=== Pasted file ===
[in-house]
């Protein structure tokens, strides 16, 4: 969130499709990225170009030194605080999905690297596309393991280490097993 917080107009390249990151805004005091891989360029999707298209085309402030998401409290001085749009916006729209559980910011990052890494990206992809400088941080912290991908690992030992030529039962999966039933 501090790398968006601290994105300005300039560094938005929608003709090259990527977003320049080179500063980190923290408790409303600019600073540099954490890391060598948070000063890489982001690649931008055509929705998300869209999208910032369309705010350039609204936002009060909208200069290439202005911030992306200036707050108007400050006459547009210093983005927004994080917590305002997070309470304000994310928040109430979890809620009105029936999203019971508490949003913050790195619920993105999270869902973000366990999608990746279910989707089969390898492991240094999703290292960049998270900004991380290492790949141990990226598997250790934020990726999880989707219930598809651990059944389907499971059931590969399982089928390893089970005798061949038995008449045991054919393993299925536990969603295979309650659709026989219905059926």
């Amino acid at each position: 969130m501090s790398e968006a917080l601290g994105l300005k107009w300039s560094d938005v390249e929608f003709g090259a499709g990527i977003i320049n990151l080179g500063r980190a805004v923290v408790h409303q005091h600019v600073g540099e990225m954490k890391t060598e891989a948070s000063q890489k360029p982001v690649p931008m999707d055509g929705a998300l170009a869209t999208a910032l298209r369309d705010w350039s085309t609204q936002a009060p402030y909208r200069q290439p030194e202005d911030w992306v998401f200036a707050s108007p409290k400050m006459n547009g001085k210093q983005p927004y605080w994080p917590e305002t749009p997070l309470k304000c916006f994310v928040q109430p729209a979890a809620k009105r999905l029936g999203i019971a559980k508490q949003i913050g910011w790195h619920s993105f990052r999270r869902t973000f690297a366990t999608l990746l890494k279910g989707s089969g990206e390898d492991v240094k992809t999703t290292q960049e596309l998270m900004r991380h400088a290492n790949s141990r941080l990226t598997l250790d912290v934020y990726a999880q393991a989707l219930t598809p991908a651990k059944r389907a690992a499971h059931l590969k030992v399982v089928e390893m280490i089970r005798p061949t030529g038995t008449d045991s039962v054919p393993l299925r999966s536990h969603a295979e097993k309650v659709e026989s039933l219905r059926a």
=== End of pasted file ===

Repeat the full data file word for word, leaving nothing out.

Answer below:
[in-house]
């Protein structure tokens, strides 16, 4: 969130499709990225170009030194605080999905690297596309393991280490097993 917080107009390249990151805004005091891989360029999707298209085309402030998401409290001085749009916006729209559980910011990052890494990206992809400088941080912290991908690992030992030529039962999966039933 501090790398968006601290994105300005300039560094938005929608003709090259990527977003320049080179500063980190923290408790409303600019600073540099954490890391060598948070000063890489982001690649931008055509929705998300869209999208910032369309705010350039609204936002009060909208200069290439202005911030992306200036707050108007400050006459547009210093983005927004994080917590305002997070309470304000994310928040109430979890809620009105029936999203019971508490949003913050790195619920993105999270869902973000366990999608990746279910989707089969390898492991240094999703290292960049998270900004991380290492790949141990990226598997250790934020990726999880989707219930598809651990059944389907499971059931590969399982089928390893089970005798061949038995008449045991054919393993299925536990969603295979309650659709026989219905059926």
């Amino acid at each position: 969130m501090s790398e968006a917080l601290g994105l300005k107009w300039s560094d938005v390249e929608f003709g090259a499709g990527i977003i320049n990151l080179g500063r980190a805004v923290v408790h409303q005091h600019v600073g540099e990225m954490k890391t060598e891989a948070s000063q890489k360029p982001v690649p931008m999707d055509g929705a998300l170009a869209t999208a910032l298209r369309d705010w350039s085309t609204q936002a009060p402030y909208r200069q290439p030194e202005d911030w992306v998401f200036a707050s108007p409290k400050m006459n547009g001085k210093q983005p927004y605080w994080p917590e305002t749009p997070l309470k304000c916006f994310v928040q109430p729209a979890a809620k009105r999905l029936g999203i019971a559980k508490q949003i913050g910011w790195h619920s993105f990052r999270r869902t973000f690297a366990t999608l990746l890494k279910g989707s089969g990206e390898d492991v240094k992809t999703t290292q960049e596309l998270m900004r991380h400088a290492n790949s141990r941080l990226t598997l250790d912290v934020y990726a999880q393991a989707l219930t598809p991908a651990k059944r389907a690992a499971h059931l590969k030992v399982v089928e390893m280490i089970r005798p061949t030529g038995t008449d045991s039962v054919p393993l299925r999966s536990h969603a295979e097993k309650v659709e026989s039933l219905r059926a």